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Home Energy Costs Play Vital Role in Marketing Listings

August 17 2017

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The real estate market is shifting—again. While upgrades like a swanky new kitchen or contemporary outdoor living space still draw attention, many buyers are becoming increasingly aware of the costs and benefits behind the walls.

Home energy consumption levels are top of mind for many consumers who recognize that making the monthly mortgage payment is just a portion of the total amount needed to operate a household. Discerning homebuyers want to fully understand costs such as heating, cooling, lighting, electronics and even laundry.

The trend is no surprise considering recurring variable expenses consume up to 4 percent (roughly $2,200 per year) of the average household's income, before taxes, according to the Insulation Institute.

Those dollars speak volumes to every conscientious buyer and can be a valuable marketing tool for sellers and agents.

Home energy consumption at a glance:

  • The average U.S. household spends more than $2,200 annually on energy costs to heat, cool, and operate a home.
  • Energy efficient homes are fetching higher prices on the housing market because their upgrades offer both reduced utility bills and avoided maintenance expenses.
  • According to the National Association of REALTORS®' 2016 Profile of Home Buyers and Sellers, 84 percent of people surveyed believed a home's heating and cooling costs were "important" or "very important" (NAR 2016).
  • Homes that disclose energy costs sell at a faster rate and with higher closing rates than those that do not.

For sellers, energy efficient homes that disclosed and marketed consumption costs sold at a faster rate and with higher closing rates than those that did not, according to a study conducted by Elevate Energy. On average, attached homes that disclosed energy consumption rates in their listings sold at a higher percentage of their original list price (97.2 percent) than non-disclosure homes (95.9 percent). The average sales price for attached homes included in the Chicago-area based study was $352,000, which means the average seller who disclosed energy costs received an additional $4,576 compared to the seller who did not disclose energy costs.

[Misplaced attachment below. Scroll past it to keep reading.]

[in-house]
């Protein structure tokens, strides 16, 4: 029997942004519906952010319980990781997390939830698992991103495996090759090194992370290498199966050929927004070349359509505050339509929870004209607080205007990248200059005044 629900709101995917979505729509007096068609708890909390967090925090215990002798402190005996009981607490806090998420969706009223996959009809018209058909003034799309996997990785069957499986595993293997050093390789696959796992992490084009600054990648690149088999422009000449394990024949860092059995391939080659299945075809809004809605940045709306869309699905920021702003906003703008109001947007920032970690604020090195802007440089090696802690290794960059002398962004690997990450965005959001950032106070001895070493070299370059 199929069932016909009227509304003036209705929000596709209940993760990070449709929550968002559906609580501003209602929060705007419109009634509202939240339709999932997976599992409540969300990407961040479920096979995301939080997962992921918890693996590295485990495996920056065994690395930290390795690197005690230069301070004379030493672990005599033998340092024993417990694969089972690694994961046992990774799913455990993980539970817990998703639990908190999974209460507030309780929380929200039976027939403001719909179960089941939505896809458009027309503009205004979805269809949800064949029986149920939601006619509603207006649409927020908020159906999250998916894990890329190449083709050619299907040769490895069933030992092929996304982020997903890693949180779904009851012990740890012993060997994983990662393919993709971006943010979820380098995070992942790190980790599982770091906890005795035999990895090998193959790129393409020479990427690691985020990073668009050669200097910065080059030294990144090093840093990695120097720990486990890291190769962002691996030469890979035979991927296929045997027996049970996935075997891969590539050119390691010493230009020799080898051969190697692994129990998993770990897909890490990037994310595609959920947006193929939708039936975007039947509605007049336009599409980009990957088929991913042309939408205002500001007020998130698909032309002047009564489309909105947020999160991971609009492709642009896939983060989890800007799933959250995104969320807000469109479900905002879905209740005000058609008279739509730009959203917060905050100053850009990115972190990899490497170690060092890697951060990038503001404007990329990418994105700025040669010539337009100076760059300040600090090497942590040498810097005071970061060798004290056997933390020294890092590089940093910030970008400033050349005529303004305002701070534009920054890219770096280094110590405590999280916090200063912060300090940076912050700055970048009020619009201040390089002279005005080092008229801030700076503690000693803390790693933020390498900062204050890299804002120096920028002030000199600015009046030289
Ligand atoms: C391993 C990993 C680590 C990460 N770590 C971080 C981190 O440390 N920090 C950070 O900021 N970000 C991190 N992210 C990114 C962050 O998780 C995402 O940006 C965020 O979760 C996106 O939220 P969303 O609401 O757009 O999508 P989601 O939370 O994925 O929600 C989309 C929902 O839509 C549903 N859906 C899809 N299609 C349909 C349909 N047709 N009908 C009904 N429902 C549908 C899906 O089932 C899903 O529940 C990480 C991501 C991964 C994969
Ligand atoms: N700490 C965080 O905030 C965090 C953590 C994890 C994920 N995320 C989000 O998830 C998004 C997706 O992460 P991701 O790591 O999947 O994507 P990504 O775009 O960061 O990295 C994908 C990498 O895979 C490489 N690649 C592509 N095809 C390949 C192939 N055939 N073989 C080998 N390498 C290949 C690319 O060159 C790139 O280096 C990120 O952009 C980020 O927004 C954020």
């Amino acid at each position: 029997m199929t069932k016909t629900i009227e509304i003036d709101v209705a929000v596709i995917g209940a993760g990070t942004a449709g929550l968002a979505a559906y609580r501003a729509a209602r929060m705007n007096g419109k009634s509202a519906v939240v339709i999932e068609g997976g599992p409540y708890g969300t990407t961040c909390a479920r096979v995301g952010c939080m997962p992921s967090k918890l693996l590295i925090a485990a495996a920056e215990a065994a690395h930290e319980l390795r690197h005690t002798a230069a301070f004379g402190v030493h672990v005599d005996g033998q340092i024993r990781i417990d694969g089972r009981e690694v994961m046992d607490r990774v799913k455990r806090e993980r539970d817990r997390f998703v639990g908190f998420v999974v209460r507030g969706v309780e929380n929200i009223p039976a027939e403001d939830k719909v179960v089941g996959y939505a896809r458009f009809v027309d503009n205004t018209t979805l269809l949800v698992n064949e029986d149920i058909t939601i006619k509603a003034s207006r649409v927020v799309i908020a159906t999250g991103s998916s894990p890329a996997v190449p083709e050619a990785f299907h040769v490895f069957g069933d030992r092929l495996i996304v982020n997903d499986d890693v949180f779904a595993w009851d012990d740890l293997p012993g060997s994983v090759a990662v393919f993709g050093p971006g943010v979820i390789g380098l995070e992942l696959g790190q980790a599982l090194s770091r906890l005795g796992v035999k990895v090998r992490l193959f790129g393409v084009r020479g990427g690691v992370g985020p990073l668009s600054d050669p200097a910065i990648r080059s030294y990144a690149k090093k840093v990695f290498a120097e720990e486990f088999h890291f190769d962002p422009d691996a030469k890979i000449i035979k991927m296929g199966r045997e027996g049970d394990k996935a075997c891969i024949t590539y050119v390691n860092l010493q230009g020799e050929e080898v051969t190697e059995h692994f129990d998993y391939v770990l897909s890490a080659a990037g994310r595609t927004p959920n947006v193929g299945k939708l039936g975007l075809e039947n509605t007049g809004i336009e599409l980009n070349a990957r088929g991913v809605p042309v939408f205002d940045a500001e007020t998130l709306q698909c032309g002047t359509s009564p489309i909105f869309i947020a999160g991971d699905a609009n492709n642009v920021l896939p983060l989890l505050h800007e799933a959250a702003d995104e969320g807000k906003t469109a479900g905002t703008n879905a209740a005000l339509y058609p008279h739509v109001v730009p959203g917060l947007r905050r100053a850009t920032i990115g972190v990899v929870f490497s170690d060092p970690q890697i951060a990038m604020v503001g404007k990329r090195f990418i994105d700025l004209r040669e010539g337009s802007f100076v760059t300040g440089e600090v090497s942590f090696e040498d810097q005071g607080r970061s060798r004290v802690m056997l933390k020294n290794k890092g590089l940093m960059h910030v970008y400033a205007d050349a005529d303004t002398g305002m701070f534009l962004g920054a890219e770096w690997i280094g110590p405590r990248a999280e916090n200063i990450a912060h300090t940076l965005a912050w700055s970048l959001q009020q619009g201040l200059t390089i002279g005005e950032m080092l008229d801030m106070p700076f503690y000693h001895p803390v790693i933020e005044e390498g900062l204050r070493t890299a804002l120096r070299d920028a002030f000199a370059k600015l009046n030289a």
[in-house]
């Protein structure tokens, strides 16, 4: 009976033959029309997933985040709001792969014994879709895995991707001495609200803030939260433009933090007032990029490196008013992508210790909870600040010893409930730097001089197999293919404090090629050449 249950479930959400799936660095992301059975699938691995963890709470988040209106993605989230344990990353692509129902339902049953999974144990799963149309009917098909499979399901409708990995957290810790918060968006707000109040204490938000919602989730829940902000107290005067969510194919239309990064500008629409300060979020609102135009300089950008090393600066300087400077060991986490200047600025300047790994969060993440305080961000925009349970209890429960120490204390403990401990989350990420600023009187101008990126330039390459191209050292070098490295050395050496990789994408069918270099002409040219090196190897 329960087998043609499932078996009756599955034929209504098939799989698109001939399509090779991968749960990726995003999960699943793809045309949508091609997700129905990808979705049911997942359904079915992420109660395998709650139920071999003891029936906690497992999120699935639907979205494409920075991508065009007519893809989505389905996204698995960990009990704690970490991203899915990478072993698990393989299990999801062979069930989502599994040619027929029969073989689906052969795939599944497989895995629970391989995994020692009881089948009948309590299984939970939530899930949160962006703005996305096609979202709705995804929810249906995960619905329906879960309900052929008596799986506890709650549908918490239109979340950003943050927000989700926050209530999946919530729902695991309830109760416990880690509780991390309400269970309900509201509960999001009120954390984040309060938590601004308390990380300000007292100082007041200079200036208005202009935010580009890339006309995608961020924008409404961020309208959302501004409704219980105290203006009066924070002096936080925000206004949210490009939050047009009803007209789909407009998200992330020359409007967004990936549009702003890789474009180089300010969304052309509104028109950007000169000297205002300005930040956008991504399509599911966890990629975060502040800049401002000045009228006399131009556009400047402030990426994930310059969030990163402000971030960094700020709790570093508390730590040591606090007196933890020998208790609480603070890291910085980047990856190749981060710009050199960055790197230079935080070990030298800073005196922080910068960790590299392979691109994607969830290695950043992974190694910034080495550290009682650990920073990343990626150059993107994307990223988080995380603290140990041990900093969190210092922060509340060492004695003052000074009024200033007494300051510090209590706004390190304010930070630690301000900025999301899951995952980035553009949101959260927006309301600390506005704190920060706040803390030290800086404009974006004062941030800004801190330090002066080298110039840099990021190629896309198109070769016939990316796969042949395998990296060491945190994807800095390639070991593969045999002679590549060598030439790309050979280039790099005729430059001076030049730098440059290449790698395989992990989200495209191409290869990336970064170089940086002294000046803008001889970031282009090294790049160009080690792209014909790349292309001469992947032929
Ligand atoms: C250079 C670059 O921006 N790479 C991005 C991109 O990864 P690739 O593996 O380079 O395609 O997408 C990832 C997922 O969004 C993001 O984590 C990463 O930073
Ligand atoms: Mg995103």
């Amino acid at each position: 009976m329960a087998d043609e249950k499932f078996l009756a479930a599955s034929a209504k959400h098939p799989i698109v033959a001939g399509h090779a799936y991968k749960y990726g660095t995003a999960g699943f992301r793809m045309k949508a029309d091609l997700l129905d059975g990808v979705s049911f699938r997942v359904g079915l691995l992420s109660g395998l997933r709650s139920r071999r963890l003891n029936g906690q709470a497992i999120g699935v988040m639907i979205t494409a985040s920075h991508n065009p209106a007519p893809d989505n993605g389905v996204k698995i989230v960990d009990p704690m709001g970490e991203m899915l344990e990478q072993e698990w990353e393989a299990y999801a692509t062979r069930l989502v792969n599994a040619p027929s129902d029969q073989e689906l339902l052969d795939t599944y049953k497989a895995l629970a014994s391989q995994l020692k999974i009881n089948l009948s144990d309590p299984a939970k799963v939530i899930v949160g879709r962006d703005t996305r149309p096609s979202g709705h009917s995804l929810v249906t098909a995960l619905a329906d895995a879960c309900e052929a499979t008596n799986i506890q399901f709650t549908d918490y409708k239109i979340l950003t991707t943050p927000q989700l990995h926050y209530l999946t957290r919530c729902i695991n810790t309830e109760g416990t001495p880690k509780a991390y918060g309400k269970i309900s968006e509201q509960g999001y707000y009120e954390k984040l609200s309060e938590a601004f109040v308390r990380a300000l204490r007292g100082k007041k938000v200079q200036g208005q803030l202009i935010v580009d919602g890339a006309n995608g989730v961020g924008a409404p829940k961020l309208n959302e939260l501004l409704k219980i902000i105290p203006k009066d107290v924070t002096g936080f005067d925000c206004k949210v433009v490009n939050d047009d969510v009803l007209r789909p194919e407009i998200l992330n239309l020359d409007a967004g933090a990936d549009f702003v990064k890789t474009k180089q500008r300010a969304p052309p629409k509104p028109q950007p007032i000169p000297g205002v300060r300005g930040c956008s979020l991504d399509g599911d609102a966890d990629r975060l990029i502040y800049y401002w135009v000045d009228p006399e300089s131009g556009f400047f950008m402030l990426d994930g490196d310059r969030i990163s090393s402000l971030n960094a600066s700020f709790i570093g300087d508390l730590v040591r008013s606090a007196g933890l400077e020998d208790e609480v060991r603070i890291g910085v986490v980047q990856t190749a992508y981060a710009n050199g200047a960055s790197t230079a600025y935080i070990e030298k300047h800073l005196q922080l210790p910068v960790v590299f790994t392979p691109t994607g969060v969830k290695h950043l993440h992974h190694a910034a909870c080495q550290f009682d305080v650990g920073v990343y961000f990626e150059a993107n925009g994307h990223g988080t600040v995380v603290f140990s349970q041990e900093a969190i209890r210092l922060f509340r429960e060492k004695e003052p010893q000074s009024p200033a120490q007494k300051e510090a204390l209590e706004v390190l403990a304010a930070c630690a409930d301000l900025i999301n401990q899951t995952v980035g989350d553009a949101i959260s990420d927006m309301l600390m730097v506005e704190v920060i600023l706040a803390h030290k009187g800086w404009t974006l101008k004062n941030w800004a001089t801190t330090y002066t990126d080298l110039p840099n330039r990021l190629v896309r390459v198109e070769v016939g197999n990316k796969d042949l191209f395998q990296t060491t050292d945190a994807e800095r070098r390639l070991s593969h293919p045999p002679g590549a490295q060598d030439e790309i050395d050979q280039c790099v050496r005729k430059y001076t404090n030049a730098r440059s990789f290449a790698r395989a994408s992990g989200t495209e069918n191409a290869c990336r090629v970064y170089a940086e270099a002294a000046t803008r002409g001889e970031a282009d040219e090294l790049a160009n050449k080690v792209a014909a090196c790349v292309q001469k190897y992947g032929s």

The study also revealed that "energy cost disclosure" (ECD) homes spent fewer days on the market than counterparts that did not disclose costs. Attached ECD homes were on the market for 69 days compared to 93 days for homes that did not disclose costs. (Source: Elevate Energy's Show Them the Money: How Energy Cost Disclosure is Transforming the Real Estate Market)

Buyers benefit as well. Real estate broker Craig Foley, chief of energy solutions at RE/Max Leading Edge, conducted a study of Greater Boston area homes to determine whether buyers preferred natural gas heating to oil, which tends to be more costly. His conclusion speaks volumes for would-be sellers. Homes that heat with natural gas earned $11 more per square foot (PSF) at the time of sale. That PSF value amounts to a $22,000 premium on a 2,000 square foot home.

"Those numbers," says Foley, "reinforced a number of studies nationally that said for every $1 of annual energy savings, it equates to $15 to $20 at the time of sale."

Bringing energy costs to the surface has become a common practice in many areas of the country, especially those hardest hit by extreme weather conditions, but across-the-board transparency for listings nationwide has not been the case—until now.

"Buyers cannot make informed decisions about the true costs of operating a home if energy consumption is not disclosed," said Dale Ross, chief executive officer of Realtors Property Resource® (RPR). "Our goal at RPR is to make a home's energy consumption data more transparent to consumers via our new Energy Score." Visit to see the energy score for your home or listing (access exclusively granted to REALTORS®).

RPR has partnered with Tendril, a leading provider of energy consumption data, to provide REALTORS® with a breakdown of "Average Monthly Home Energy Costs" for each of the platform's 166 million properties. The data, which appears on RPR's Property Details page as well as in its Property and Seller's Reports, includes an average monthly energy consumption cost, an Energy Score, a neighborhood comparison, and consumption breakdown by lighting, kitchen, electronics, heating, laundry and more.

Tendril's overall Energy Score ranges from 0 to 100 and serves as an indicator of a property's energy efficiency and utility costs. A home with a high score should have reasonably low energy use compared to a home with a low score, which may not be as energy efficient as it could be.

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"We believe full transparency of energy consumption data is the next step in helping REALTORS® better market their listings and best serve their clients," said Ross.

To view the original article, visit the RPR blog.